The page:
Notably, some airlines are implementing temporarily bans amid social conditions. For instance, this summer, certain operators in the United States implemented alcohol restrictions on their services.

There has been a significant surge in rowdy passengers over the last year. Therefore, the likes of Southwest Airlines and American Airlines decided to restrict alcohol sale throughout the summer months.

Nonetheless, for these airlines, the change in policy is just part of the series of measures implemented in response to the global aviation overhaul in the last year and a half. Food and beverage offerings have had to adapt. However, for the carriers mentioned earlier in this article, the alcohol policy is more set in stone.

What are your thoughts about the sale of alcohol on board aircraft? What do you make of the policies of the different airlines? Let us know what you think of the conditions in the comment section.

Source : Simple Flying More   

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American Airlines Adds Two New Routes Out Of Miami

Starting this December, Fort Worth, Texas-headquartered American Airlines will add two new destinations from its largest international gateway…

American Airlines Adds Two New Routes Out Of Miami

Starting this December, Fort Worth, Texas-headquartered American Airlines will add two new destinations from its largest international gateway at Miami International Airport (MIA). As the US carrier continues to grow its footprint in South Florida, Miami’s hometown airline will offer flights to Dominica and Anguilla in the Caribbean.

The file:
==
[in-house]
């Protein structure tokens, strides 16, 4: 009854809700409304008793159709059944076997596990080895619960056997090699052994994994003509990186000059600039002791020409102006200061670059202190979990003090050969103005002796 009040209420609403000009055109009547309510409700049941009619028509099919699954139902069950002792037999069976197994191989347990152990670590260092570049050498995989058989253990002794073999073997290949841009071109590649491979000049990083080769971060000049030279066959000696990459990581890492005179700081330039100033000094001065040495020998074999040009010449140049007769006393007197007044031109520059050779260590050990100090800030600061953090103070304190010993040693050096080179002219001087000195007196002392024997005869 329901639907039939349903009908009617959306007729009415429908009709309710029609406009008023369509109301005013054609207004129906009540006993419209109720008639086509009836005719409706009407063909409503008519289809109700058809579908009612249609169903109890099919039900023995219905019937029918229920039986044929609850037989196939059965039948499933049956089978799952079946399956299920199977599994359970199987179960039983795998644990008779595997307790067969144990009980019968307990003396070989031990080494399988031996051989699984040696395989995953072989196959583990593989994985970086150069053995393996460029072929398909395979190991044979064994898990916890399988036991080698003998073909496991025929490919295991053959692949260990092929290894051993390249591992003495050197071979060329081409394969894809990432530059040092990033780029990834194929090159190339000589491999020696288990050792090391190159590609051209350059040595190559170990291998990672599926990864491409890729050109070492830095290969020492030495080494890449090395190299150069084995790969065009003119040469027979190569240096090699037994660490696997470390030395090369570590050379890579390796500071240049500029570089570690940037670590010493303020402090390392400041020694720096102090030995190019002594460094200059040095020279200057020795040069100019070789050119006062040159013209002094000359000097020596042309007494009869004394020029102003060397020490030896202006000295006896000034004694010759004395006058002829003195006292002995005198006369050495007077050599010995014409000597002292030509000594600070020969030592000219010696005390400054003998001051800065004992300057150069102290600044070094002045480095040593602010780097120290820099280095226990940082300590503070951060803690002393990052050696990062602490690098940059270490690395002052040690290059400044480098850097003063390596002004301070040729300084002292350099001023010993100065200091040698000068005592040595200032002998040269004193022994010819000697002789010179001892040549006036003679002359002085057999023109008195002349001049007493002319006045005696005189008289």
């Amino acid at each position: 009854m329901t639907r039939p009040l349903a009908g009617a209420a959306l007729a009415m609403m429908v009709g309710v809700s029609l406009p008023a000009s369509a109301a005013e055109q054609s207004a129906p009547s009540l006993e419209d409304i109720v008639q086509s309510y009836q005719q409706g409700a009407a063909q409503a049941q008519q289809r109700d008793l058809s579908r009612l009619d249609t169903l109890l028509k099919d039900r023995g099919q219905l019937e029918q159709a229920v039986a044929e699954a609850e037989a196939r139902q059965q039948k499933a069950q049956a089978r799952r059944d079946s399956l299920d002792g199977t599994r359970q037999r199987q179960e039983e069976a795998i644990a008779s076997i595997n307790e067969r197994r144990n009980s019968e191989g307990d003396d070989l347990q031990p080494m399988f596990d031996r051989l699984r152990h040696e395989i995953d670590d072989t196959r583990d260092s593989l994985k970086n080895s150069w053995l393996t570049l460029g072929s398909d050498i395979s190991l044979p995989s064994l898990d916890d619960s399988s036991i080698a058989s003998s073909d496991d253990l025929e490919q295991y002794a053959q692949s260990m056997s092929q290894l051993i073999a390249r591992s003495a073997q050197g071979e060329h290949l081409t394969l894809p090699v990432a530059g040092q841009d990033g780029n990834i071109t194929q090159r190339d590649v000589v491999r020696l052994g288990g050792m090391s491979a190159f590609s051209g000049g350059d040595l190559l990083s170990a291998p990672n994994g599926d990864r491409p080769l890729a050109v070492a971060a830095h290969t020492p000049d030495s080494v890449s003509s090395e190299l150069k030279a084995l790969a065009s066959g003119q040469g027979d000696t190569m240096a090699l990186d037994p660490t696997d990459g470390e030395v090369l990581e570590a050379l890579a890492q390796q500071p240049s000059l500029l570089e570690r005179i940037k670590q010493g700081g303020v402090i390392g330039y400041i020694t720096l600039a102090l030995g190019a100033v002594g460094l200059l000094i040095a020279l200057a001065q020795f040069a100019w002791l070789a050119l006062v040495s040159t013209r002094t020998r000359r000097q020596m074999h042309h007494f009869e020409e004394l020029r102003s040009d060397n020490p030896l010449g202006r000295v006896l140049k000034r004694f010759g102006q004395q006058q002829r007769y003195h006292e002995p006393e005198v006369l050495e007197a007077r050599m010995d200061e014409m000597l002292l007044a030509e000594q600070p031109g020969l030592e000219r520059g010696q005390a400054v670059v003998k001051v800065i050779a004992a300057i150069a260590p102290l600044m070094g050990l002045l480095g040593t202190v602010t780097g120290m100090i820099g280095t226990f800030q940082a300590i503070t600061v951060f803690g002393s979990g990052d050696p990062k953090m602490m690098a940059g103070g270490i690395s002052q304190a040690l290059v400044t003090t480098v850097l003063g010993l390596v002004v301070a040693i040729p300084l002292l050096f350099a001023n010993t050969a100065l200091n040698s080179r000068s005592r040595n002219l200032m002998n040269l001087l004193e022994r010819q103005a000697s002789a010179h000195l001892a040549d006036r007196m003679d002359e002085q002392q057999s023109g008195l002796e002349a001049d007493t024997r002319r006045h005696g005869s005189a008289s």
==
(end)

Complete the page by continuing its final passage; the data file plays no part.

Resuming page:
American Airlines will use Embraer E175 for the MIA to AXA and DOM flights. Photo: Getty Images

Starting December 8, 2021, American Airlines will fly twice a week on a Wednesday and Sunday to Douglas-Charles Airport (DOM) in Dominica. The flight will depart MIA at 11:00 and arrive at DOM at 15:21. The return flight will leave Dominica at 16:24 and arrive in Miami at 18:55. Beginning December 11, 2021, American Airlines will offer non-stop flights to Clayton J. Lloyd International Airport (AXA) on the island of Anguilla. No other information is available now, and the flight is not yet in the American Airlines reservation system.

AA has been growing its network from MIA

When speaking about the new flights in a statement seen by the Miami Herald newspaper American Airlines president of MIA hub operations, Juan Carlos Liscano, said:

“We have been strategically growing our route network to give customers more choices to new destinations, better meeting the demand for travel to Miami, the Caribbean, and Latin America.”